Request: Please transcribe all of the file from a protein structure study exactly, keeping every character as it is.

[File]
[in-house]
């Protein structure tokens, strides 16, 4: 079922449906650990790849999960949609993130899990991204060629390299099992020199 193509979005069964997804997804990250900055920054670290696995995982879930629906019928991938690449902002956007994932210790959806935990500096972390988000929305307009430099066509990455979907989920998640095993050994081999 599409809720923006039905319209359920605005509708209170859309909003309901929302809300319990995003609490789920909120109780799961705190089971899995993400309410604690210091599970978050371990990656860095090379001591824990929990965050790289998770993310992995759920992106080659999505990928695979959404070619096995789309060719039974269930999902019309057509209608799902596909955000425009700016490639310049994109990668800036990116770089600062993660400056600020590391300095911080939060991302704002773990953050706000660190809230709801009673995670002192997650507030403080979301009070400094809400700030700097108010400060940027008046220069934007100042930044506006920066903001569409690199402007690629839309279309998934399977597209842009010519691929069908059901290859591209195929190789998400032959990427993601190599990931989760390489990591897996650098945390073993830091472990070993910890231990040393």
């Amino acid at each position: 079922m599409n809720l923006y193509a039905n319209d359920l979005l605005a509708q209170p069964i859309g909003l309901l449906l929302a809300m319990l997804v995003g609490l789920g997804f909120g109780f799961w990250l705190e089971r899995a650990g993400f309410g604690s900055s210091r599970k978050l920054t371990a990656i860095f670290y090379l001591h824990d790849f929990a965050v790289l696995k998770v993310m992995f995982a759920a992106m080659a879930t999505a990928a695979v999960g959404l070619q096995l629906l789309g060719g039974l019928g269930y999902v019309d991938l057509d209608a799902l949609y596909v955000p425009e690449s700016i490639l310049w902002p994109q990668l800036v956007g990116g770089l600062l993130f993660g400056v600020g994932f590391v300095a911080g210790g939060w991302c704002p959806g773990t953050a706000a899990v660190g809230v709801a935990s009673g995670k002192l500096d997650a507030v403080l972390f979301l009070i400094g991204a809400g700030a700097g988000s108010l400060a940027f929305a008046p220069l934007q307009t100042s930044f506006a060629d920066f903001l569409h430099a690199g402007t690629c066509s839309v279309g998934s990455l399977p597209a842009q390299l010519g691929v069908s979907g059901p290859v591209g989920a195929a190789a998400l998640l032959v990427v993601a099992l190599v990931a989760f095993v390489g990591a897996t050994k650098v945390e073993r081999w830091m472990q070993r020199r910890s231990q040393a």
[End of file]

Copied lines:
[in-house]
């Protein structure tokens, strides 16, 4: 079922449906650990790849999960949609993130899990991204060629390299099992020199 193509979005069964997804997804990250900055920054670290696995995982879930629906019928991938690449902002956007994932210790959806935990500096972390988000929305307009430099066509990455979907989920998640095993050994081999 599409809720923006039905319209359920605005509708209170859309909003309901929302809300319990995003609490789920909120109780799961705190089971899995993400309410604690210091599970978050371990990656860095090379001591824990929990965050790289998770993310992995759920992106080659999505990928695979959404070619096995789309060719039974269930999902019309057509209608799902596909955000425009700016490639310049994109990668800036990116770089600062993660400056600020590391300095911080939060991302704002773990953050706000660190809230709801009673995670002192997650507030403080979301009070400094809400700030700097108010400060940027008046220069934007100042930044506006920066903001569409690199402007690629839309279309998934399977597209842009010519691929069908059901290859591209195929190789998400032959990427993601190599990931989760390489990591897996650098945390073993830091472990070993910890231990040393």
């Amino acid at each position: 079922m599409n809720l923006y193509a039905n319209d359920l979005l605005a509708q209170p069964i859309g909003l309901l449906l929302a809300m319990l997804v995003g609490l789920g997804f909120g109780f799961w990250l705190e089971r899995a650990g993400f309410g604690s900055s210091r599970k978050l920054t371990a990656i860095f670290y090379l001591h824990d790849f929990a965050v790289l696995k998770v993310m992995f995982a759920a992106m080659a879930t999505a990928a695979v999960g959404l070619q096995l629906l789309g060719g039974l019928g269930y999902v019309d991938l057509d209608a799902l949609y596909v955000p425009e690449s700016i490639l310049w902002p994109q990668l800036v956007g990116g770089l600062l993130f993660g400056v600020g994932f590391v300095a911080g210790g939060w991302c704002p959806g773990t953050a706000a899990v660190g809230v709801a935990s009673g995670k002192l500096d997650a507030v403080l972390f979301l009070i400094g991204a809400g700030a700097g988000s108010l400060a940027f929305a008046p220069l934007q307009t100042s930044f506006a060629d920066f903001l569409h430099a690199g402007t690629c066509s839309v279309g998934s990455l399977p597209a842009q390299l010519g691929v069908s979907g059901p290859v591209g989920a195929a190789a998400l998640l032959v990427v993601a099992l190599v990931a989760f095993v390489g990591a897996t050994k650098v945390e073993r081999w830091m472990q070993r020199r910890s231990q040393a």